Carbon tax axing – what’s the result?

The repeal of the carbon tax has stolen plenty of headlines
recently. Mike Lorge looks at what is it likely to mean for the nation’s
manufacturers.

The repeal of the carbon tax means you can focus more
heavily on keeping your environmental credentials in check.

The carbon tax has been at the centre of plenty of debate
over recent months – not the least when the decision was made to repeal it on
17 July.

Many industries were affected by the decision; manufacturing
is just one of them. The announcement was met with mixed reactions – what’s the
effect likely to be on manufacturers? Reducing cost pressures.

Like many industries, costs are rising for the nation’s
manufacturers, making it more important than ever for them to focus on your
bottom line. The removal of the carbon tax is expected to lead to a decline in
energy costs, which will no doubt come as good news across the sector.

Unlike some industries, manufacturing is at the mercy of
trade and export strategies, making it more important than ever to keep costs
under control.

One of the other major issues is that manufacturers often
rely on international trade ties to keep themselves operational. The carbon tax
increased costs associated with transactions, no doubt leaving some trading
partners to go in search of alternative arrangements as costs soared.

Companies had found themselves unable to pass on the tax
through higher costs, leaving them little choice but to shoulder the burden
presented by the carbon tax.

This usually means looking for alternative cost cutting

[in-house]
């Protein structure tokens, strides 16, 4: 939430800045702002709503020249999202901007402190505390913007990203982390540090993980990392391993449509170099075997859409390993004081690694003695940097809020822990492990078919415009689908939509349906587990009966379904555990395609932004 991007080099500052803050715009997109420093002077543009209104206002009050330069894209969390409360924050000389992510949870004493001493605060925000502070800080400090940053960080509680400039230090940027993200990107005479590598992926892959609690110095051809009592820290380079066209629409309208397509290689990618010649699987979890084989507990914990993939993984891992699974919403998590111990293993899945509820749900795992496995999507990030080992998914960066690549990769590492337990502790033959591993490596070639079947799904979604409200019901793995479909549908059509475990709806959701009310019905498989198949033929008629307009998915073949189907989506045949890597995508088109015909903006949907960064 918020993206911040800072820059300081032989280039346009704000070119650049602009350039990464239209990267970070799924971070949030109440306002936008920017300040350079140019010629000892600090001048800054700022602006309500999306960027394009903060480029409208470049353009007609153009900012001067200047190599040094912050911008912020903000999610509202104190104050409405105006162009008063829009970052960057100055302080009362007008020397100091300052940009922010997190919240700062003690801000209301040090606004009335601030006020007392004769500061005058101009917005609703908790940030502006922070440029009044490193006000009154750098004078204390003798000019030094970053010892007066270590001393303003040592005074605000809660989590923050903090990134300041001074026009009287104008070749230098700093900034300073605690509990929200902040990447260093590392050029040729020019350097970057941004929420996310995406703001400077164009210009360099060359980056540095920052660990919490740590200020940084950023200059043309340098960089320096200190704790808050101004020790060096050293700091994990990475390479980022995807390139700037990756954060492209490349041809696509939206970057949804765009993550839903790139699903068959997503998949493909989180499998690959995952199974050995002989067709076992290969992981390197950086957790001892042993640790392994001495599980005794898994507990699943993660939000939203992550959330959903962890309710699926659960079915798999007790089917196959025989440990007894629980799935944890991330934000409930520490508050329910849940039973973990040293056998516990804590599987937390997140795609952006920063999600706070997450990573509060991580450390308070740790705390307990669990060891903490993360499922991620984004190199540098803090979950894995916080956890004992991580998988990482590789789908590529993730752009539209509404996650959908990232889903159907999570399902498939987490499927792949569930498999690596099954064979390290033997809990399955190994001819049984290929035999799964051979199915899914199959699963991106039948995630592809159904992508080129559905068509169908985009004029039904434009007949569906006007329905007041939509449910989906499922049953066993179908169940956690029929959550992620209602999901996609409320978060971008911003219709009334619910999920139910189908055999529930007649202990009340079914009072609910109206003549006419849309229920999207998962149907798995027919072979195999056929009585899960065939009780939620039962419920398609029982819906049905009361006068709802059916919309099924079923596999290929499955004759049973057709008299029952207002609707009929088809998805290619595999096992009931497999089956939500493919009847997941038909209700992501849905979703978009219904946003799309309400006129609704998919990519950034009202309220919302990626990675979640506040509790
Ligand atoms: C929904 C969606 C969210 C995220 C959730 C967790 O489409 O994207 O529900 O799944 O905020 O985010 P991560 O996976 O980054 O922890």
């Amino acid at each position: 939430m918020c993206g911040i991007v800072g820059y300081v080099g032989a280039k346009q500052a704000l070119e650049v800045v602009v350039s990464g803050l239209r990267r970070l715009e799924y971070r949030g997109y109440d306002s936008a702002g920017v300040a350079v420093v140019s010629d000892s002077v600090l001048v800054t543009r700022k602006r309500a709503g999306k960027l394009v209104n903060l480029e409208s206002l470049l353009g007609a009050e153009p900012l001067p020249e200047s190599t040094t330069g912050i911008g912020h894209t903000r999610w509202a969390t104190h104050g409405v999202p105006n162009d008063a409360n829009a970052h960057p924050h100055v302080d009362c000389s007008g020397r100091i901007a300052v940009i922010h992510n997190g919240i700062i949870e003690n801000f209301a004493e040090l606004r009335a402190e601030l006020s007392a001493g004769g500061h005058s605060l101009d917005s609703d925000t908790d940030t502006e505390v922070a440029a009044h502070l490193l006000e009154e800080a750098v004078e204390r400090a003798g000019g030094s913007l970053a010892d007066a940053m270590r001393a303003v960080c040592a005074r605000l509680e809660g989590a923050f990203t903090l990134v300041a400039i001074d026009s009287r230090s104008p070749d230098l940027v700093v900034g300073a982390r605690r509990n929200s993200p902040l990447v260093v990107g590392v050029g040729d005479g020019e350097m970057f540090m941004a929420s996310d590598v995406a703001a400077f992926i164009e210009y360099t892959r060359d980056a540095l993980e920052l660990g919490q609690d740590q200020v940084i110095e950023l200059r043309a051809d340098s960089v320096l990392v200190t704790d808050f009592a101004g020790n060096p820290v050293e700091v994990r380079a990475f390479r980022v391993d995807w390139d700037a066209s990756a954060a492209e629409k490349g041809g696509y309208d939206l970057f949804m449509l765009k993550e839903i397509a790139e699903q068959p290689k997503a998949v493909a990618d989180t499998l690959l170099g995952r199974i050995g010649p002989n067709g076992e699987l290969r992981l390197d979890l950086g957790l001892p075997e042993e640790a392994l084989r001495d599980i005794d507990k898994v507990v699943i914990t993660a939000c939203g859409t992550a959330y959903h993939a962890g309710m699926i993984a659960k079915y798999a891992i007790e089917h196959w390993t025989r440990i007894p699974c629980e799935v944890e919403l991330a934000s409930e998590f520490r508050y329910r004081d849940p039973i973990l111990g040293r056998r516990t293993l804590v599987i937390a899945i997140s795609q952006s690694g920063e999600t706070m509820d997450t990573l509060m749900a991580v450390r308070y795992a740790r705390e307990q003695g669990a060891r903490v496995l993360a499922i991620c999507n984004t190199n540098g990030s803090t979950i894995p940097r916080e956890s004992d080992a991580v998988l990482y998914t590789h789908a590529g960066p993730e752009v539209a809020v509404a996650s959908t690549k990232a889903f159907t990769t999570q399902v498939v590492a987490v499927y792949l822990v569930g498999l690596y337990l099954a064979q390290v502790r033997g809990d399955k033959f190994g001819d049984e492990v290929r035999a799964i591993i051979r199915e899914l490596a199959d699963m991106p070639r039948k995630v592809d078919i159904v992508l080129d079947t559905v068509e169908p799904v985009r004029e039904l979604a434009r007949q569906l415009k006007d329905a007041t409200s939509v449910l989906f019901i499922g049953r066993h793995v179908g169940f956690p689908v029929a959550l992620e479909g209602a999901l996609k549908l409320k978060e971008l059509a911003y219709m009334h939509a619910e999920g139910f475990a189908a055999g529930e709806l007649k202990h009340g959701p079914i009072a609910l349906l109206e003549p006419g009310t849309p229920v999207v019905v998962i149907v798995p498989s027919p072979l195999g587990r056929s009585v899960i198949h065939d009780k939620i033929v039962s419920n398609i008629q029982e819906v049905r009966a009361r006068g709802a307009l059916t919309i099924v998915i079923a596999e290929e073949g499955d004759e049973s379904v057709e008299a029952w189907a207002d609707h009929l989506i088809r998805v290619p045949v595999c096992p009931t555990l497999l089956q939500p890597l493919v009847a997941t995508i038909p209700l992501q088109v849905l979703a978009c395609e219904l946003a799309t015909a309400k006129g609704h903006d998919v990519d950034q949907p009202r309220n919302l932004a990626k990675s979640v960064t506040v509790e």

measures, which has the potential to lead to a decline in the quality of the
offering or customer service provided. As a result, manufacturers were left
with a delicate balancing act of keeping their customers happy while minimising
expenditure wherever possible.

Increasing efficiency

It would also be fair to say that business productivity can
improve now the carbon tax has been rescinded. It’s one less regulatory burden
to keep up with, enabling business owners to focus on other areas of their
operations.

There are still plenty of other environmental considerations
that need to be made. Large-scale manufacturers must realise that the National
Greenhouse and Energy Reporting scheme will remain in place, which requires
them to report carbon emissions, as well as energy consumption and production.

There’s also the Emission Reduction Fund, which has the
potential to open up new funding to manufacturers and other industries.

Even though the carbon tax might now have been withdrawn,
companies still face reporting obligations until October. Final payments should
be made by February next year and you need to be aware that non-compliance
penalties will continue to be in force.

Staying ahead of the curve is essential no matter what
business you’re in, and the repeal of the carbon tax means you can focus more
heavily on keeping your environmental credentials in check.

How ERP software can help

Carbon tax or no carbon tax, it’s essential that businesses
keep costs down and improve efficiency as much as possible.

This is where enterprise resource planning (ERP) solutions
can really come into their own. Imagine having an overview of everything going
on in your business through a single product that’s both user-friendly and
intuitive – that’s what ERP has to offer.

A good ERP system should be flexible and able to adapt to
changes in the legislative environment, which may become more important as
issues such as the carbon tax continue to be addressed. The Renewable Energy
Target is also up for discussion at the moment, so you have every need to make
sure your business is ready to adapt as and when it’s necessary.

There’s no substitute for being well prepared in business no
matter what policy changes might be thrown your way, so make sure your
manufacturing operations are ready with ERP software.

[Mike Lorge is Managing Director of Sage Business Solutions]